Faster Wi-Fi on flights leads to battle in the sky
By Alwyn Scott and Victoria Bryan
NEW YORK/HAMBURG (Reuters) - Wi-Fi in the sky is taking off, promising much better connections for travelers and a bonanza for the companies that sell the systems.
With satellite-based Wi-Fi, Internet speeds on jetliners are getting lightning fast. And airlines are finding that travelers expect connections in the air to rival those on the ground - and at lower cost.
But the fast evolution of rival systems and standards, such as Ku band and Ka band, pose a big question for airlines: which one to choose?
Equipping fleets can cost hundreds of millions of dollars, and airlines don't want to see their investment quickly become outdated due to newer technology. That's made some cautious about signing up.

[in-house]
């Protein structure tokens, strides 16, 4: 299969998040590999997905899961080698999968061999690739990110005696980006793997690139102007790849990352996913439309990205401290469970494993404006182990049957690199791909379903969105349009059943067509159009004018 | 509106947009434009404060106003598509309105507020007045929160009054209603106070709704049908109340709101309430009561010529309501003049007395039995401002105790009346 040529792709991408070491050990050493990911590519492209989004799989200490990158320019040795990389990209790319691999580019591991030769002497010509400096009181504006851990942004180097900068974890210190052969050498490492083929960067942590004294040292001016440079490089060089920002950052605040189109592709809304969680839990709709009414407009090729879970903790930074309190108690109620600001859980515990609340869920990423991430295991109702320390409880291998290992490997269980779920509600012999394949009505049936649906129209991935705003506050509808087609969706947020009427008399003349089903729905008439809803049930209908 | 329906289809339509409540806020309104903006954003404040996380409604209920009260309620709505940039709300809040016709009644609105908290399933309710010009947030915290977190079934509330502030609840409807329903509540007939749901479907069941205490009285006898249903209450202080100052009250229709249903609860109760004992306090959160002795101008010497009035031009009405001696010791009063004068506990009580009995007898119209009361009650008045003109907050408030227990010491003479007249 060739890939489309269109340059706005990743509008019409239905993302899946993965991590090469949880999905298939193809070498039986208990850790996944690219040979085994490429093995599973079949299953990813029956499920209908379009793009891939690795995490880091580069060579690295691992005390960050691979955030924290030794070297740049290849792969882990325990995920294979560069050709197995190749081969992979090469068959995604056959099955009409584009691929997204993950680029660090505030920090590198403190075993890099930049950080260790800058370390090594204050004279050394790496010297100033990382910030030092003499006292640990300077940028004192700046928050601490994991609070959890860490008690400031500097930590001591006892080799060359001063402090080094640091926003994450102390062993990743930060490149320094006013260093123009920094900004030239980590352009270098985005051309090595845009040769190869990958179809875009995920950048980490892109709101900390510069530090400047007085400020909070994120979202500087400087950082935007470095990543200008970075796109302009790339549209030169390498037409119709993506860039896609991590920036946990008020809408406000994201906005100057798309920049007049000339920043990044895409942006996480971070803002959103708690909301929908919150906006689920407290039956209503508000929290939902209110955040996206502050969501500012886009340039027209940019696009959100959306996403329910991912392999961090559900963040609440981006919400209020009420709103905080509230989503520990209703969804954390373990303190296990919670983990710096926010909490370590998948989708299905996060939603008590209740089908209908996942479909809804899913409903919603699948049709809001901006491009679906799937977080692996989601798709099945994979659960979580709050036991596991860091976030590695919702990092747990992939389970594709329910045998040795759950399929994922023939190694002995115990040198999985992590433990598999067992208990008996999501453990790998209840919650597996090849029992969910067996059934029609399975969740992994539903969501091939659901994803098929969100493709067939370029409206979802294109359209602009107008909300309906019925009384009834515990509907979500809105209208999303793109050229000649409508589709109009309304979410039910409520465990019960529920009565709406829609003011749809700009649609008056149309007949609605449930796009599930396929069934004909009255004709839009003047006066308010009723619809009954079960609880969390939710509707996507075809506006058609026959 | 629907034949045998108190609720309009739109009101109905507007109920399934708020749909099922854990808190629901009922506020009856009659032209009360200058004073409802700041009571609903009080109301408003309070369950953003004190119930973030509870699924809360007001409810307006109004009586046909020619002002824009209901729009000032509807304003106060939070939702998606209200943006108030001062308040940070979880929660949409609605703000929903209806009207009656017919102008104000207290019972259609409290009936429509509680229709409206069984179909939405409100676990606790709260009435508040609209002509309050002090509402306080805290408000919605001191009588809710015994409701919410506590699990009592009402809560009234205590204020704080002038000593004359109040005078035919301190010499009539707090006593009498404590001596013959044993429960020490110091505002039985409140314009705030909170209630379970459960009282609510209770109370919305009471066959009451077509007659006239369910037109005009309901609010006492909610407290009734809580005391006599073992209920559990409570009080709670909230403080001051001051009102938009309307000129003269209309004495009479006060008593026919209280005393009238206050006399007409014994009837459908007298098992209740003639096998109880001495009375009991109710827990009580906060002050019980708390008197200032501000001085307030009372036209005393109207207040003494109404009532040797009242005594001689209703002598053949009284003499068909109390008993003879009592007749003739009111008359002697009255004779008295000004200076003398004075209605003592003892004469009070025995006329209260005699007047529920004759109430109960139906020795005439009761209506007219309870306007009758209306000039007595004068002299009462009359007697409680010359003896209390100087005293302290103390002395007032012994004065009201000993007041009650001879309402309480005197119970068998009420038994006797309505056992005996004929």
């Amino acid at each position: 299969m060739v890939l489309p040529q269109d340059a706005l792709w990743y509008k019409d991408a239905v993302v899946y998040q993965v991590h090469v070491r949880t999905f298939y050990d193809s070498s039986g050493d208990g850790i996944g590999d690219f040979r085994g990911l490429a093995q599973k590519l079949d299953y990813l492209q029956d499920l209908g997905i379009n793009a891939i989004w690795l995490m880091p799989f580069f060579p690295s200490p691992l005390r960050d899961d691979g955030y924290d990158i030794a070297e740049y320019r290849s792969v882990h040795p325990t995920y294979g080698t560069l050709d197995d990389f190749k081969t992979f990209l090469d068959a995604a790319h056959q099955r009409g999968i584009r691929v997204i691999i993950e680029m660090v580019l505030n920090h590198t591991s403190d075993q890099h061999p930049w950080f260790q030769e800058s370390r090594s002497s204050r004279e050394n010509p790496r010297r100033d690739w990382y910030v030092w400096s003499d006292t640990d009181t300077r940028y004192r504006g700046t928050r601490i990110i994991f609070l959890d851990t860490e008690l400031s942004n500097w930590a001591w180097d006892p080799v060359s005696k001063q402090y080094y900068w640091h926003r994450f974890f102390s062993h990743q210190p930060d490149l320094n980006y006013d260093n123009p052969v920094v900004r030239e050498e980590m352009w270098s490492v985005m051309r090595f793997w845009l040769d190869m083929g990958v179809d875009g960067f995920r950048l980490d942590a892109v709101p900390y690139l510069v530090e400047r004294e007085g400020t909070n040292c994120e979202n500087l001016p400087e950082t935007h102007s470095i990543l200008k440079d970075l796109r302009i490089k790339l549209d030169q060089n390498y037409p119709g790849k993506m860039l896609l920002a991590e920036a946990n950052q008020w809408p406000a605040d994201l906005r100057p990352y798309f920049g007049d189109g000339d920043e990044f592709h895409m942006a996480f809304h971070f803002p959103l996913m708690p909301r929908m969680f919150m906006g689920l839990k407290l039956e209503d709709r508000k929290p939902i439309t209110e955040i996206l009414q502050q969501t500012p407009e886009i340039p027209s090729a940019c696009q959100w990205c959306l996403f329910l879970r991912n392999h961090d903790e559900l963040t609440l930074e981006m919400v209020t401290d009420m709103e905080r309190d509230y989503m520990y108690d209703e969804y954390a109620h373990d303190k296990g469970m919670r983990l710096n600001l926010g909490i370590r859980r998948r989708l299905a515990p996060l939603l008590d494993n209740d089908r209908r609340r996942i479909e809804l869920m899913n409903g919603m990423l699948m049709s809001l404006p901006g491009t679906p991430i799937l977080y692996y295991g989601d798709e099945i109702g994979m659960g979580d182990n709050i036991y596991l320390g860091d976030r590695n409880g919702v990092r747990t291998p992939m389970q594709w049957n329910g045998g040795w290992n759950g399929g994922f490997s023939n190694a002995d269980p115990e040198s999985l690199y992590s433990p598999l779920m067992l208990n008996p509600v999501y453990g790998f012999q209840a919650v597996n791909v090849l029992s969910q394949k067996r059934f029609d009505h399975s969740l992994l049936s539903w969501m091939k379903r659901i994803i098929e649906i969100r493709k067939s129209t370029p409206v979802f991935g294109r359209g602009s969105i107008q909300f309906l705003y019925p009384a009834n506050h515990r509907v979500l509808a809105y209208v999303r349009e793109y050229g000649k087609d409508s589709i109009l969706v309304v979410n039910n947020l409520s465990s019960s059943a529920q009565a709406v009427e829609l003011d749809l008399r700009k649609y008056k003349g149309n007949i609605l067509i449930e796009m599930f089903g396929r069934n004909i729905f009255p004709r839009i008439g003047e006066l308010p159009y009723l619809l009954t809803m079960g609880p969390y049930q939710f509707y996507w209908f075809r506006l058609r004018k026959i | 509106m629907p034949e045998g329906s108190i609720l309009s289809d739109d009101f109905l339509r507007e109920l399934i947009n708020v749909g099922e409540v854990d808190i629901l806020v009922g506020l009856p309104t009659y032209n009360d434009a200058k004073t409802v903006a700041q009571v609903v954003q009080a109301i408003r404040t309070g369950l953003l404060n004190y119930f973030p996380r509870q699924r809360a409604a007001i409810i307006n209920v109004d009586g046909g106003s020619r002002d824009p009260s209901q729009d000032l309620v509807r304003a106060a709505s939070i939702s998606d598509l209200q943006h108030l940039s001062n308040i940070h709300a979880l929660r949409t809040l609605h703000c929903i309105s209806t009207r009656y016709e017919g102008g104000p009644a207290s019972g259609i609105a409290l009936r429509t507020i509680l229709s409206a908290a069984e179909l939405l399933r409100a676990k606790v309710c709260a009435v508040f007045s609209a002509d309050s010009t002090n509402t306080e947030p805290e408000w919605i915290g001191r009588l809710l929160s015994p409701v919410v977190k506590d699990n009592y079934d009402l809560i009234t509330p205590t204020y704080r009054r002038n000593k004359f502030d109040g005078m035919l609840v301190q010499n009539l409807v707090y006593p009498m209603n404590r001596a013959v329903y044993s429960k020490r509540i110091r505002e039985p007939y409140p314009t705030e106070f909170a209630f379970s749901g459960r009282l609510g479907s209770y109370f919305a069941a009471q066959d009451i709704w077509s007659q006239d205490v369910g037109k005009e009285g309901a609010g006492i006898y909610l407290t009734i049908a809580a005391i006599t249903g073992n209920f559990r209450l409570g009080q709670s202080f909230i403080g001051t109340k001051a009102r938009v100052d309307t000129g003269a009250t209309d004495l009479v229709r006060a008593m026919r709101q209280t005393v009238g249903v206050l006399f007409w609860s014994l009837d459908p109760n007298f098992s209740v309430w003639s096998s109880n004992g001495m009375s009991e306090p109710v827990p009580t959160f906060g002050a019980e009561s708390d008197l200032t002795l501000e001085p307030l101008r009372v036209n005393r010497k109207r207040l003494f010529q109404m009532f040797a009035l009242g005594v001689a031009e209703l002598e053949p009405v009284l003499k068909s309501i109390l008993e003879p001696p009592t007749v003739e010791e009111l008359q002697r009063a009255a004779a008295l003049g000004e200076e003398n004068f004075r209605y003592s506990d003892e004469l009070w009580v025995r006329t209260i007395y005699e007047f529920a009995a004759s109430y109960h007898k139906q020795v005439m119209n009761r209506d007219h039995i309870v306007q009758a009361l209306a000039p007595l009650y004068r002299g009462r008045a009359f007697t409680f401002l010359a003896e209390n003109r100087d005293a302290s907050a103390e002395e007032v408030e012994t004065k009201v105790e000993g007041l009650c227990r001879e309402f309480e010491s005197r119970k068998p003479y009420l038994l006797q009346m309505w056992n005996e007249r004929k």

"We don't want to end up with a Betamax," said Peter Ingram, chief financial officer of Hawaiian Airlines, referring to the Sony video format that eventually lost out to the VHS standard, leaving many consumers with obsolete systems.
Hawaiian is still considering which system to use.
The drive for in-flight connectivity also has intensified after the disappearance on March 8 of Malaysia Airlines Flight 370 with 239 people aboard. Search teams are scouring parts of the Indian Ocean for the missing aircraft, and it might have been better tracked if a satellite system capable of streaming cockpit data had been on board.
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